And sometimes I have thought, and I still think,—and more than think, I believe,—that the methods God takes in the dispensations of grace are such that he will put it put of the power of the devil to be able to say that there is any circumstance whatever that is a match for grace. If the whole church of God were to be taken to heaven, like the dying thief and some others, as soon as God is pleased to quicken their dead souls, the enemy might have it to say, “Ah! The Lord knows very well that if they were to live long I should get them after all. I should upset their confidence and bring them back into my power; and, therefore, he is obliged to take them to heaven.” Now the Lord says, “No, Satan. They shall go through a variety of toils and troubles and distresses; and as it was in the case of Job, so shall it be with numbers of my people. The devil may do all he can do, and yet I will save them, and let the power of my omnipotent grace be known.” But then again Satan might say the Lord is obliged to take such lingering steps, or he could not accomplish the work. “No,” says the Lord, “You shall not have that to say. I will let you know that my grace is such that it can cut the work short in righteousness; and there shall be no case or circumstance out of the reach of the power and efficacy of my grace.” Thus grace shall “reign through righteousness unto eternal life,” and the whole church shall be brought to triumph in the mysteries of his love.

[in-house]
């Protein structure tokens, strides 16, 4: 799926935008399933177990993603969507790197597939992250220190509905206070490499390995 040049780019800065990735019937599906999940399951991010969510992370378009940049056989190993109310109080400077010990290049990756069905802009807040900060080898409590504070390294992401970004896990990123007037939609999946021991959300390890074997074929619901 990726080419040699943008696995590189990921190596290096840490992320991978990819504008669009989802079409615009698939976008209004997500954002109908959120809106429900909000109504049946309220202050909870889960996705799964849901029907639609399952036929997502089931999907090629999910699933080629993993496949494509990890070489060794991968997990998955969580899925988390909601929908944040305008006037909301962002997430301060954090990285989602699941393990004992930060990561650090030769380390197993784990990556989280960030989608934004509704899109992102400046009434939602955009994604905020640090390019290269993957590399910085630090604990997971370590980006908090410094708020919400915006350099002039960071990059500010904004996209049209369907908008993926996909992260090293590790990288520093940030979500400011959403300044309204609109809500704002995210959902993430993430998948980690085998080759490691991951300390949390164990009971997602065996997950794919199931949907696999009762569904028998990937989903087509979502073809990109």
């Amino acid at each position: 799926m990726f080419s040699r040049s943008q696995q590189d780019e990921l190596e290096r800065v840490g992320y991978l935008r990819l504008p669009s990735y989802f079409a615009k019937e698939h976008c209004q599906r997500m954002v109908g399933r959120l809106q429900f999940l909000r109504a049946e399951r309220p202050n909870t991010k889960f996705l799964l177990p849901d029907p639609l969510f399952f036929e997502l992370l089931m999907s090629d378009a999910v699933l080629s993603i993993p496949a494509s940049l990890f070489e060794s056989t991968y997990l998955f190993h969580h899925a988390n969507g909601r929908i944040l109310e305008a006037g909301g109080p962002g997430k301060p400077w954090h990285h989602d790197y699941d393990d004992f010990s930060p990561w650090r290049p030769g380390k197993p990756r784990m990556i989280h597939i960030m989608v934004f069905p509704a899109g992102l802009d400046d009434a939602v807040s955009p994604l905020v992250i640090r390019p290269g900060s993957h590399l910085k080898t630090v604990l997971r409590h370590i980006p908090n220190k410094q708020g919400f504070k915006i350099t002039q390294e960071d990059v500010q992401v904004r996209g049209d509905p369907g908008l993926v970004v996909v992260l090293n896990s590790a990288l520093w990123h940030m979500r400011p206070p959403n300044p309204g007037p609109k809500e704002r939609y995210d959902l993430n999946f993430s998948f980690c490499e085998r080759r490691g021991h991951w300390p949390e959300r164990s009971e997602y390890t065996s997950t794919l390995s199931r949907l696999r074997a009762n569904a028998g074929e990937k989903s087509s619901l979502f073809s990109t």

William Gadsby (1773-1844) was a Strict and Particular Baptist preacher, writer and philanthropist.